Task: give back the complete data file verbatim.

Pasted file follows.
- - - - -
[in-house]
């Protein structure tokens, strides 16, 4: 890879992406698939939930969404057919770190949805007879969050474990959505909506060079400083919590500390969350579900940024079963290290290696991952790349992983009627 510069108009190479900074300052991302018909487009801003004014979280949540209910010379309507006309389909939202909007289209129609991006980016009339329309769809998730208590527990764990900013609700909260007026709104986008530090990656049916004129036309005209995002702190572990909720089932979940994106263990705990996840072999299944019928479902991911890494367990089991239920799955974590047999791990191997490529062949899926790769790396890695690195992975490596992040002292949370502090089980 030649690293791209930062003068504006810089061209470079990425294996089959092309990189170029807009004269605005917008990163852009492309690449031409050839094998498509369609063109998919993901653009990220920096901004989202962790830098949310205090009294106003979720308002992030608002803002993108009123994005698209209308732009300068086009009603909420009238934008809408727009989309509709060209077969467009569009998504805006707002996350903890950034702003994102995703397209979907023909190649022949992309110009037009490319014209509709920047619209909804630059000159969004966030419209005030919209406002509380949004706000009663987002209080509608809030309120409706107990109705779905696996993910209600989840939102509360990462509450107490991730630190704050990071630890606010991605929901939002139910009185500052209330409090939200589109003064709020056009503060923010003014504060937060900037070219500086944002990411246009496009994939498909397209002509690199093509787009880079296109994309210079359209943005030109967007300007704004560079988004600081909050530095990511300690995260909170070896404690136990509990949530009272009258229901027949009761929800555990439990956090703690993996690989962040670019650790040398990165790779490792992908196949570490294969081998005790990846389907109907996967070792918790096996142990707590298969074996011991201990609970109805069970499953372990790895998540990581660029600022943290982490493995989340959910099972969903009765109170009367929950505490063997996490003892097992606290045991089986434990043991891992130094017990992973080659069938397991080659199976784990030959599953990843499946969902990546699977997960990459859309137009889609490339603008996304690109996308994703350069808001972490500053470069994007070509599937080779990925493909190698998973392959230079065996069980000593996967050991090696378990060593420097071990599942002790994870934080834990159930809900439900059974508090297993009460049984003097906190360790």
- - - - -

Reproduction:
[in-house]
């Protein structure tokens, strides 16, 4: 890879992406698939939930969404057919770190949805007879969050474990959505909506060079400083919590500390969350579900940024079963290290290696991952790349992983009627 510069108009190479900074300052991302018909487009801003004014979280949540209910010379309507006309389909939202909007289209129609991006980016009339329309769809998730208590527990764990900013609700909260007026709104986008530090990656049916004129036309005209995002702190572990909720089932979940994106263990705990996840072999299944019928479902991911890494367990089991239920799955974590047999791990191997490529062949899926790769790396890695690195992975490596992040002292949370502090089980 030649690293791209930062003068504006810089061209470079990425294996089959092309990189170029807009004269605005917008990163852009492309690449031409050839094998498509369609063109998919993901653009990220920096901004989202962790830098949310205090009294106003979720308002992030608002803002993108009123994005698209209308732009300068086009009603909420009238934008809408727009989309509709060209077969467009569009998504805006707002996350903890950034702003994102995703397209979907023909190649022949992309110009037009490319014209509709920047619209909804630059000159969004966030419209005030919209406002509380949004706000009663987002209080509608809030309120409706107990109705779905696996993910209600989840939102509360990462509450107490991730630190704050990071630890606010991605929901939002139910009185500052209330409090939200589109003064709020056009503060923010003014504060937060900037070219500086944002990411246009496009994939498909397209002509690199093509787009880079296109994309210079359209943005030109967007300007704004560079988004600081909050530095990511300690995260909170070896404690136990509990949530009272009258229901027949009761929800555990439990956090703690993996690989962040670019650790040398990165790779490792992908196949570490294969081998005790990846389907109907996967070792918790096996142990707590298969074996011991201990609970109805069970499953372990790895998540990581660029600022943290982490493995989340959910099972969903009765109170009367929950505490063997996490003892097992606290045991089986434990043991891992130094017990992973080659069938397991080659199976784990030959599953990843499946969902990546699977997960990459859309137009889609490339603008996304690109996308994703350069808001972490500053470069994007070509599937080779990925493909190698998973392959230079065996069980000593996967050991090696378990060593420097071990599942002790994870934080834990159930809900439900059974508090297993009460049984003097906190360790």